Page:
July 9 (Bloomberg) -- Cooper Tire & Rubber Co.’s failure to honor terms of a buyout agreement doomed a $2.5 billion sale of the U.S. tiremaker to its Indian competitor Apollo Tyres Ltd., a lawyer for Apollo said in court.
Labor strife in the U.S. and opposition to the purchase by Cooper’s Chinese joint-venture partner caused the Findlay, Ohio-based tire company to run afoul of the sale contract and left it unable to close the deal, John Hardiman, the lawyer, told a judge today.
Apollo urged Delaware Chancery Judge Sam Glasscock to make a final ruling on Cooper’s missteps so the Indian firm can ask an appellate court to absolve it of responsibility for the deal’s demise. Cooper claims it’s entitled to more than $100 million in damages over Apollo’s refusal to make the sale final.
Since the U.S. tiremaker wasn’t “in a position to close the deal, Cooper can’t get damages,” Hardiman said at a hearing in Georgetown, Delaware.
Cooper said in December it was dropping plans to sell itself to Apollo after financing for the transaction fell through. Apollo originally offered to buy the U.S. tiremaker for $35 a share. It cut its offer after learning of problems within Cooper’s Chinese partner, Cooper Chengshan (Shandong) Tire Co.
Officials at the Chinese joint venture who opposed the deal denied Cooper executives access to tire-making facilities in that country and refused to provide financial records demanded by Apollo as part of the buyout.
Apollo officials also argued that Cooper’s mishandling of labor negotiations with the United Steelworker’s union left it unable to satisfy the buyout agreement’s terms.
In November, Glasscock rejected Cooper’s claim that Apollo breached the pact by dragging its feet in negotiating a contract with steelworkers that would clear the way for the deal. Glasscock allowed Cooper to appeal his ruling on that single issue to the Delaware Supreme Court, which declined to hear it.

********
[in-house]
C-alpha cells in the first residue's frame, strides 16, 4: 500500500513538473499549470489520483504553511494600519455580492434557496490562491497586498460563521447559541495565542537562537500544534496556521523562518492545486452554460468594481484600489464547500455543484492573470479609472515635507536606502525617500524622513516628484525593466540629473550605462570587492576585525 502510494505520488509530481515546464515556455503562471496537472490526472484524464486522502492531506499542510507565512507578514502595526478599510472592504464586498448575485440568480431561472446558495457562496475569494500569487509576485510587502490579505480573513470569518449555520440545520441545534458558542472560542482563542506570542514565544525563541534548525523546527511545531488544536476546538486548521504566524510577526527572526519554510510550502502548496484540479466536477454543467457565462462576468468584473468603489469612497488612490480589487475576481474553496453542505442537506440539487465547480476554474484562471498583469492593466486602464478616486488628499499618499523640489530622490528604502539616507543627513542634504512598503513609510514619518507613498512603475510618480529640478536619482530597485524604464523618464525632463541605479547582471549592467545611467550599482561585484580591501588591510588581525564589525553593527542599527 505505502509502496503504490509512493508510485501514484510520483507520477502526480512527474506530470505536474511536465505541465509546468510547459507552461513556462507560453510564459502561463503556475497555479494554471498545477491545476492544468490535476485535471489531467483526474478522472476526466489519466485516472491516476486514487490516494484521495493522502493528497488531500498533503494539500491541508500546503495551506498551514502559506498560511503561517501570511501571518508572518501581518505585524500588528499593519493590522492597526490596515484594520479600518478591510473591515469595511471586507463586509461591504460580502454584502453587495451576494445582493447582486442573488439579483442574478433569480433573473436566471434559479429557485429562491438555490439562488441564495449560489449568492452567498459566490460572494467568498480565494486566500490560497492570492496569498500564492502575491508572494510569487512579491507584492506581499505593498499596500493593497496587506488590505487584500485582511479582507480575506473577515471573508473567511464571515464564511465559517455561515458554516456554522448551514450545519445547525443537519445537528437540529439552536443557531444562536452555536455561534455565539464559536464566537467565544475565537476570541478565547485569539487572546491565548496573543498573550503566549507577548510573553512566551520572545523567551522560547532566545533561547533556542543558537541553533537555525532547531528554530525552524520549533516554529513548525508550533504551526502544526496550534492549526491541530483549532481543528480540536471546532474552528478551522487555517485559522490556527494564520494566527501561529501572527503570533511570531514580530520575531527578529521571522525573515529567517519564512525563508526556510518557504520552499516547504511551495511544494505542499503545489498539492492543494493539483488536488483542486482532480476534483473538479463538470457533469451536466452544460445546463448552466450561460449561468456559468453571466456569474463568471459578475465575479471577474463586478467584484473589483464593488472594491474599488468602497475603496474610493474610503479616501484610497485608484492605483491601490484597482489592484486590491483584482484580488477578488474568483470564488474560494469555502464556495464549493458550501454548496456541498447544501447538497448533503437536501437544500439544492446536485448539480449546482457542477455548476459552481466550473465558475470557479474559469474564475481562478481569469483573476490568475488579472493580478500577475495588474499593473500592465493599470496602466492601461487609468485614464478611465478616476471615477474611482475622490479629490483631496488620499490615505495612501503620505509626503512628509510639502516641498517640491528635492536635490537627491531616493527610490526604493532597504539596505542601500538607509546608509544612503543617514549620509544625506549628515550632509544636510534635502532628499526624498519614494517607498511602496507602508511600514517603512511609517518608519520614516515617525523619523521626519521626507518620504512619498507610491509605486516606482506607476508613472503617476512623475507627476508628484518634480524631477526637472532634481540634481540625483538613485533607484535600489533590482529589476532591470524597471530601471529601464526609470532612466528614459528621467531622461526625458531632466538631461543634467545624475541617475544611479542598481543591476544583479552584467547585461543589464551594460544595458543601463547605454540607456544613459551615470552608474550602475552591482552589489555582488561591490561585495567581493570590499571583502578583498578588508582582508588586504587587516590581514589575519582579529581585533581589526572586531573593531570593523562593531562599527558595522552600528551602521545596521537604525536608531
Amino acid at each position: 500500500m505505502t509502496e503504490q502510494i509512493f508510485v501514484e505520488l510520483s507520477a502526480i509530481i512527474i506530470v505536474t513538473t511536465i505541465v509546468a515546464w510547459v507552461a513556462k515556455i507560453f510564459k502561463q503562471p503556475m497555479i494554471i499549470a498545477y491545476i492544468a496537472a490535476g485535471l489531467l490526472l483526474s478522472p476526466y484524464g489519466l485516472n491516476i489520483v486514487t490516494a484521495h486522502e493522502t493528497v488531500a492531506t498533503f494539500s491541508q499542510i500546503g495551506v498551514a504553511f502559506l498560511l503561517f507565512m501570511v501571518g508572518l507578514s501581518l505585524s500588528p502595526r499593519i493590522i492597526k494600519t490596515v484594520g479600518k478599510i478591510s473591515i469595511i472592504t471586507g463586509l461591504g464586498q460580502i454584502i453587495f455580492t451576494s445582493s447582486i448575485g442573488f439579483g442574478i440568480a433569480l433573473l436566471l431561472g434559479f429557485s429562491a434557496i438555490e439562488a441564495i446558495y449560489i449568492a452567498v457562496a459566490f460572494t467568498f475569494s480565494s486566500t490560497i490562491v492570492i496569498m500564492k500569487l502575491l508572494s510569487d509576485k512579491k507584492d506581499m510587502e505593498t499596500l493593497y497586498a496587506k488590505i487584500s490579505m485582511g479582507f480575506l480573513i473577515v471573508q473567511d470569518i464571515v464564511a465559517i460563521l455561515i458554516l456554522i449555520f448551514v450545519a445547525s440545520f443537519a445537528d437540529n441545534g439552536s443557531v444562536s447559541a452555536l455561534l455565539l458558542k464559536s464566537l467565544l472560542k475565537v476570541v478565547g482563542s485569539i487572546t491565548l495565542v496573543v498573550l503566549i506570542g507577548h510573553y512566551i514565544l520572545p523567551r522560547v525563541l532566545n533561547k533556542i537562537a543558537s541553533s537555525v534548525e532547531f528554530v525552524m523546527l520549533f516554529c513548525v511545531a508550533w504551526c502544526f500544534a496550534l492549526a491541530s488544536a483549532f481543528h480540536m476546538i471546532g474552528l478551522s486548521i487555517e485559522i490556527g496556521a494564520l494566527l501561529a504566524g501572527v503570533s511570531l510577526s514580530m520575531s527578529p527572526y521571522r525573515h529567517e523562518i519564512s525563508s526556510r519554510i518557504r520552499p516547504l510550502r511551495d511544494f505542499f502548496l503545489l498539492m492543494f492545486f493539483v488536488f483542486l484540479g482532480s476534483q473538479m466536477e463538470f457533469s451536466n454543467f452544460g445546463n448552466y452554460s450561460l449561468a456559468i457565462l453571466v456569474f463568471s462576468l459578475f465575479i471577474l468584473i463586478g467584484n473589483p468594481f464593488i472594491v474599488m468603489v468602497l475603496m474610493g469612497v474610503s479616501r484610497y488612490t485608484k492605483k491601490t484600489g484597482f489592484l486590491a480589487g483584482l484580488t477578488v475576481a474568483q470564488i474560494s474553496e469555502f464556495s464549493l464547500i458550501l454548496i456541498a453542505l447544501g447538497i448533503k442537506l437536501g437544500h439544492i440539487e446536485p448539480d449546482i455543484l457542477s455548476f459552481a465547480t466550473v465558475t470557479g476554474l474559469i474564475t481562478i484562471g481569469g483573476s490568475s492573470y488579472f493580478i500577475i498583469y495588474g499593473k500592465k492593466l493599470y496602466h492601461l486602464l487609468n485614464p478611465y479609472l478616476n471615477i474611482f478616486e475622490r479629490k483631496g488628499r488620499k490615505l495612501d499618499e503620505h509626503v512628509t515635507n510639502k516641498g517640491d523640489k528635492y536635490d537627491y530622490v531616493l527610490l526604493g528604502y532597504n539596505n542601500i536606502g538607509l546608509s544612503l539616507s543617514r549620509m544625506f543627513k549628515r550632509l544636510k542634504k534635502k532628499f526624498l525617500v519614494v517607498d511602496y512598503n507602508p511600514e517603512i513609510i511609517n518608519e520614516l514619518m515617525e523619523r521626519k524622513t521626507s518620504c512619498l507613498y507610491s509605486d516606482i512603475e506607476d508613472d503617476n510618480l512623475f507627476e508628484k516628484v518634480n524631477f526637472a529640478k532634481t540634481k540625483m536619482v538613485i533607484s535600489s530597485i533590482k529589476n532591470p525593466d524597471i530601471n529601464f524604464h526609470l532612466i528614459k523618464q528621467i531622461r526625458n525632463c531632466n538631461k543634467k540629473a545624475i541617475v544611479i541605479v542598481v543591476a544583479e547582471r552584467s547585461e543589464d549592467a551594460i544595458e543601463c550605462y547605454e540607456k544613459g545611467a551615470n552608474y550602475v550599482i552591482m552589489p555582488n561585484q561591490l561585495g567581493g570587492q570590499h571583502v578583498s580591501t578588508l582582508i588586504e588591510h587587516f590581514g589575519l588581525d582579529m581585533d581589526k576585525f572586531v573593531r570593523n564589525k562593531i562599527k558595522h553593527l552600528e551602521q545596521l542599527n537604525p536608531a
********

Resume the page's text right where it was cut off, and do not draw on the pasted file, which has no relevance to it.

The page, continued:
Cooper’s lawyers today urged Glasscock to issue a final order in the case without listing any more reasons for the deal’s demise.
The judge’s November ruling disposes of Apollo’s request for a final decision and “going any further than that is unnecessary and would serve as an advisory opinion,” said Robert Faxon, a lawyer for the U.S. tiremaker.
Cooper’s lawyer also argued Apollo officials knew when the deal was negotiated that the tiremaker’s Chinese partner opposed it. Faxon alleged Apollo executives used the “labor disruption” as a pretext to help scuttle the acquisition. “They were looking for possible outs,” he added.
Apollo officials accused Cooper executives in December of seeking to improperly recover more than $112 million reserved as the failed deal’s breakup fee. A lawyer for the U.S. tiremaker countered that it wasn’t requesting the monies be immediately paid out.
Cooper now wants to claim the fee to compensate it for damages tied to the deal’s collapse, Hardiman said. Apollo opposes that request, the lawyer added.
The case is Cooper Tire & Rubber Co. v. Apollo (Mauritius) Holdings Pvt, CA8980, Delaware Chancery Court (Wilmington).
To contact the reporter on this story: Jef Feeley in Wilmington, Delaware at email@example.com